QtCon: Plasma 5 running smooth on ARMv7!
Disclaimer: This is no official announcement, I report something I observed and that I found amazing.
Today at QtCon, I was introduced to a Plasma 5 session running on a Odroid-C1+ (using ARMv7, running Debian).
I was very amazed to see that it runs very smooth, and is very responsive. Moving windows, placing plasmoids on the desktop works with almost no glitch. As email management and file indexing is not really needed in this context, Akonadi and Baloo were disabled. Of course, it’s not very usable for intensive graphic use (watching videos, image editing, etc), but it’s alright for other use-cases.
And hey, the overall RAM use was less than 300 MB! (All together!!)
The take away here is:
If you hear someone saying that Plasma 5 and KDE software are bloated, they don’t know what they are talking about. They are just wrong.
Your take away is a bit one-sided. You are right that 300 MB is not much on a powerful mobile phone or tablet. But that is not how I define embedded. 🙂
For instance, we use far less than 300 MB on our platform with GUI included. I do not mean to indicate that Plasma is bloated, but you need put the technology in perspective. You shall not be biased that all the people are wrong out there. If they say that Plasma may be “bloated” for their platform, they may have a valid reason. It is not like everyone is wrong.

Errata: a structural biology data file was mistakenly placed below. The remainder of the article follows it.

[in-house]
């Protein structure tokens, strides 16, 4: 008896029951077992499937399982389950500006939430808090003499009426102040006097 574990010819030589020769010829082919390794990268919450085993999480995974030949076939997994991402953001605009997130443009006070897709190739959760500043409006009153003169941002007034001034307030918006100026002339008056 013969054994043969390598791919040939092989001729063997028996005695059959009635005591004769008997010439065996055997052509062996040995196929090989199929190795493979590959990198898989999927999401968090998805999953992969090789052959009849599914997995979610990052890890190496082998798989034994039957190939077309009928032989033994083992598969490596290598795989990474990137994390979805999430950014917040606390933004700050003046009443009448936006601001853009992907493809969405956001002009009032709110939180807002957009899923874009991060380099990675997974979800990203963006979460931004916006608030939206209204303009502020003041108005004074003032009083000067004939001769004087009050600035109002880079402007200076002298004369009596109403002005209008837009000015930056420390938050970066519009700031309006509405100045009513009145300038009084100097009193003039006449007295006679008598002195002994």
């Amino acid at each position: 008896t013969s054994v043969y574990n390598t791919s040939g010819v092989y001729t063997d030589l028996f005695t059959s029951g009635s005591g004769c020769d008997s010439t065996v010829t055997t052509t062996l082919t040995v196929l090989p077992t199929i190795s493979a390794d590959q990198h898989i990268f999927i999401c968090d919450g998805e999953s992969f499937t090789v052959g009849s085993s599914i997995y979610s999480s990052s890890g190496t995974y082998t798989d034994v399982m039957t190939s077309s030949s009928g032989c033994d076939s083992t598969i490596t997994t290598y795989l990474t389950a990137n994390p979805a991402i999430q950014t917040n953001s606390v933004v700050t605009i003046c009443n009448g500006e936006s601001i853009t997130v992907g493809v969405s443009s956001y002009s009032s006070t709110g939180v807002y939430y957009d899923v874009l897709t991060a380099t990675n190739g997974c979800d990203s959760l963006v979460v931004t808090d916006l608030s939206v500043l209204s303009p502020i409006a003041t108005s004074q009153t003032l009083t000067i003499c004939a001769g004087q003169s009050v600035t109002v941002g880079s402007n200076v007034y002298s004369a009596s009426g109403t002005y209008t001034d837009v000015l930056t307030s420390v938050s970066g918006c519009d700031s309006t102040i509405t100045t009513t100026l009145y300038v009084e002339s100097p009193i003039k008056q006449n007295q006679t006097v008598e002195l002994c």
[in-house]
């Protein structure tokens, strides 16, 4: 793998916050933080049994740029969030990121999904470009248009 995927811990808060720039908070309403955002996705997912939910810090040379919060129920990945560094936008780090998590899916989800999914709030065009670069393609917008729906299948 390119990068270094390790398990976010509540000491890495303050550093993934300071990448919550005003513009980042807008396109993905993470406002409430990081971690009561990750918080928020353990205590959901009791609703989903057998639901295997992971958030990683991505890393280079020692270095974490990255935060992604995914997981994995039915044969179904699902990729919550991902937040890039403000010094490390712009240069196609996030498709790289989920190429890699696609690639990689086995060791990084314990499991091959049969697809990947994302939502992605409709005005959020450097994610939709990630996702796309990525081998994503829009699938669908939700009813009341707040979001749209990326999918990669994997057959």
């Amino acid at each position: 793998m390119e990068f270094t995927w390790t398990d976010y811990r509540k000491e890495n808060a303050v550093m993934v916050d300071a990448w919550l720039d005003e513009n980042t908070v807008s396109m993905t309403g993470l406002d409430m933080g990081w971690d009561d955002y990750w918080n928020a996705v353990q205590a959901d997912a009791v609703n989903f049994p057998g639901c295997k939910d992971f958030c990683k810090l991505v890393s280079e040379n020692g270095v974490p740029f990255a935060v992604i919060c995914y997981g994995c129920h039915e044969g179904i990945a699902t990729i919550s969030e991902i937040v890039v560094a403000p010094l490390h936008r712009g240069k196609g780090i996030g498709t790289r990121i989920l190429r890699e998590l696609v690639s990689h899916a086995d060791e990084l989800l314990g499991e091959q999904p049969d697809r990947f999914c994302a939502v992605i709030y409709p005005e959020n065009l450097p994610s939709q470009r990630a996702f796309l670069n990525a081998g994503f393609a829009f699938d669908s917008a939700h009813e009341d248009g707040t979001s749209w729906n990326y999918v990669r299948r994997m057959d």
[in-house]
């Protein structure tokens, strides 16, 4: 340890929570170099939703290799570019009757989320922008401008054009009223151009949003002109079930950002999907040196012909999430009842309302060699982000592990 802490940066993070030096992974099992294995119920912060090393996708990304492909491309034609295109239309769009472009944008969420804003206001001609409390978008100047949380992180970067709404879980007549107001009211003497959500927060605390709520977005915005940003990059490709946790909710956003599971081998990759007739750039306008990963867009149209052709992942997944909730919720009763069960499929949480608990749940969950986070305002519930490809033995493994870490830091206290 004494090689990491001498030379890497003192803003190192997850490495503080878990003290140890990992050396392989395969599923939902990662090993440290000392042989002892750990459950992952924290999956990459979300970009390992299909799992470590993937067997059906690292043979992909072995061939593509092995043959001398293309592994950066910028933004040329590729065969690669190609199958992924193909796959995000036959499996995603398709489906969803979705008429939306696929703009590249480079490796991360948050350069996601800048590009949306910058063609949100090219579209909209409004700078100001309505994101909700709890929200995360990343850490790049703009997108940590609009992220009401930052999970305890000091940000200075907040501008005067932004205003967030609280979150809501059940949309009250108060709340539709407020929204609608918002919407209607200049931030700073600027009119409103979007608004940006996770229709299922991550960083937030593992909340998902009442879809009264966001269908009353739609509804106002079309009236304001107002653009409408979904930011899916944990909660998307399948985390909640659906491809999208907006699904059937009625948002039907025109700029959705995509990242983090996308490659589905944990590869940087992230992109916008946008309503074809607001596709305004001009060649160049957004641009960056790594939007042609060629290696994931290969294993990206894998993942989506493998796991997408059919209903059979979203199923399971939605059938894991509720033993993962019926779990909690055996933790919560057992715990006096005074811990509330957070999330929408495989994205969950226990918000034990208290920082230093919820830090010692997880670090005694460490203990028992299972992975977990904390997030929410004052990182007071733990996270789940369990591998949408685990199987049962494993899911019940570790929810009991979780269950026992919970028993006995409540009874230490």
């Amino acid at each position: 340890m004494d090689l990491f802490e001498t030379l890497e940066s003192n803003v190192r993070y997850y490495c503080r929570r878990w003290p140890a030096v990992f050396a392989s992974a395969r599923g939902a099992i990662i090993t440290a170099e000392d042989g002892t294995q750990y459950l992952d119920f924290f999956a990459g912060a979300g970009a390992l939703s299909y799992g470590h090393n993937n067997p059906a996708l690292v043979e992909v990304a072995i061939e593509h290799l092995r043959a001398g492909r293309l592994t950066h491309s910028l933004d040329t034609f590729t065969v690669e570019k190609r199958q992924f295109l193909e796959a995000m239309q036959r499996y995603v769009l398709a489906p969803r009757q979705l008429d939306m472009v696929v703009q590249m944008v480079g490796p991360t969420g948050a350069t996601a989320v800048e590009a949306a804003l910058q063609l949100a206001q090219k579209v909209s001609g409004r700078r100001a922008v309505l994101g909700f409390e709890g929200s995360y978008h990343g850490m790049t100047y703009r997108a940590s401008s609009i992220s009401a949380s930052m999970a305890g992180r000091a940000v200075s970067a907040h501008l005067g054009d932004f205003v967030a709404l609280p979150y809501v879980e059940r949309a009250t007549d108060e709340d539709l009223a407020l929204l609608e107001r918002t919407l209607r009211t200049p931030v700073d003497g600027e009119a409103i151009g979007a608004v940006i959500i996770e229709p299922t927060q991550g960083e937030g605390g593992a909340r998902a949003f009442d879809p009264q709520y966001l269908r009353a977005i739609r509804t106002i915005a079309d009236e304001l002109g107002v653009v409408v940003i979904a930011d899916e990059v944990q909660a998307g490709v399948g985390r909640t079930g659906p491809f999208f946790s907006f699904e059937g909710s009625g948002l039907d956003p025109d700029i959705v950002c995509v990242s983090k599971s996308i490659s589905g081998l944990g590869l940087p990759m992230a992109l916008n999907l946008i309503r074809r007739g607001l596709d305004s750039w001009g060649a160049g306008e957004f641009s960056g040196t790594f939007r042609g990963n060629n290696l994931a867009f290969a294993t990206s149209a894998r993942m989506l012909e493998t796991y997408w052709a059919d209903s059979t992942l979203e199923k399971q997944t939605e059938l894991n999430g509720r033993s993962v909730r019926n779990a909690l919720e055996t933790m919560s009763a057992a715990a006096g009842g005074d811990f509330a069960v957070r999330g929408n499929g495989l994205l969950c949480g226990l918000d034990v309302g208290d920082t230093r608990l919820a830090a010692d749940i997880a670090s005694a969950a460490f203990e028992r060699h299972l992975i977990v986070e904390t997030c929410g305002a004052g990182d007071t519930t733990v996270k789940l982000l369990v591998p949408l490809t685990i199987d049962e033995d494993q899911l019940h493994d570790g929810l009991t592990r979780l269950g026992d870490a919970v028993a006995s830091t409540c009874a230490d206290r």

It depends what you are looking for. But for a full desktop, it’s not that much. And it runs very well. If you want to only run one single menu and use Plasma 5, you just use the wrong piece of software 😛
> I was very amazed to see that it runs very smooth, and is very responsive. Moving windows, placing plasmoids on the desktop works with almost no glitch.
What OpenGL driver did you use? The proprietary one? The main problem with Plasma 5 graphics on ARM is that the llvmpipe is slow on a slow CPU, and also that speed optimizations in it are only really done for x86.
> As email management and file indexing is not really needed in this context, Akonadi and Baloo were disabled.
So you disabled the most resource-hungry components. I think most users will want to be able to write e-mails on their machine. Unless they want to have the ARM device as just a toy sitting there while doing all the actual work on a real computer.
> Of course, it’s not very usable for intensive graphic use (watching videos, image editing, etc), but it’s alright for other use-cases.
So, even with those workarounds, it is still “not very usable” for some tasks.
In addition, the hardware you picked is a development board that no non-developer user is ever going to use. I fail to see what these boards are really good for, other than showing how cheap you can make a “computer” with a slow CPU and no peripherals (not even a case). If you add the cost of essential peripherals such as keyboard and monitor, you can probably get a much more capable low-end x86 notebook for the price. Or at least a second-hand machine.
I’m not part of the project, it was just there at a stand. I think that it’s mostly a proof of concept. It’s not anymore that resource expensive, and it can already run on ARM. It opens a world of possibilities for future development.